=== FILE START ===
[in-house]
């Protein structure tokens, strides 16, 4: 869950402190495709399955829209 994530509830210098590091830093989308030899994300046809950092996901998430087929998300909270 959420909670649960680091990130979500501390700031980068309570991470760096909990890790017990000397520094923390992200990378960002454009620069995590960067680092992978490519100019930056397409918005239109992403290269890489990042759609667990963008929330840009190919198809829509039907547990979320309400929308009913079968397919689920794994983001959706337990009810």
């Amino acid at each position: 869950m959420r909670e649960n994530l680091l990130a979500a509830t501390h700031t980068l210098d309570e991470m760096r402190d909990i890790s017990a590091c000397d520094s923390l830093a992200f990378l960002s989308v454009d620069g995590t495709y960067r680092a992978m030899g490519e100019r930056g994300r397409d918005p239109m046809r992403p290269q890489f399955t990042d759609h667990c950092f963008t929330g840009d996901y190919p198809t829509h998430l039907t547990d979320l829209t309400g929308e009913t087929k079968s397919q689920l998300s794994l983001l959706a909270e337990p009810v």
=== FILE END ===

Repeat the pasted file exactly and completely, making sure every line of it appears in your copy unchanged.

[in-house]
């Protein structure tokens, strides 16, 4: 869950402190495709399955829209 994530509830210098590091830093989308030899994300046809950092996901998430087929998300909270 959420909670649960680091990130979500501390700031980068309570991470760096909990890790017990000397520094923390992200990378960002454009620069995590960067680092992978490519100019930056397409918005239109992403290269890489990042759609667990963008929330840009190919198809829509039907547990979320309400929308009913079968397919689920794994983001959706337990009810």
């Amino acid at each position: 869950m959420r909670e649960n994530l680091l990130a979500a509830t501390h700031t980068l210098d309570e991470m760096r402190d909990i890790s017990a590091c000397d520094s923390l830093a992200f990378l960002s989308v454009d620069g995590t495709y960067r680092a992978m030899g490519e100019r930056g994300r397409d918005p239109m046809r992403p290269q890489f399955t990042d759609h667990c950092f963008t929330g840009d996901y190919p198809t829509h998430l039907t547990d979320l829209t309400g929308e009913t087929k079968s397919q689920l998300s794994l983001l959706a909270e337990p009810v």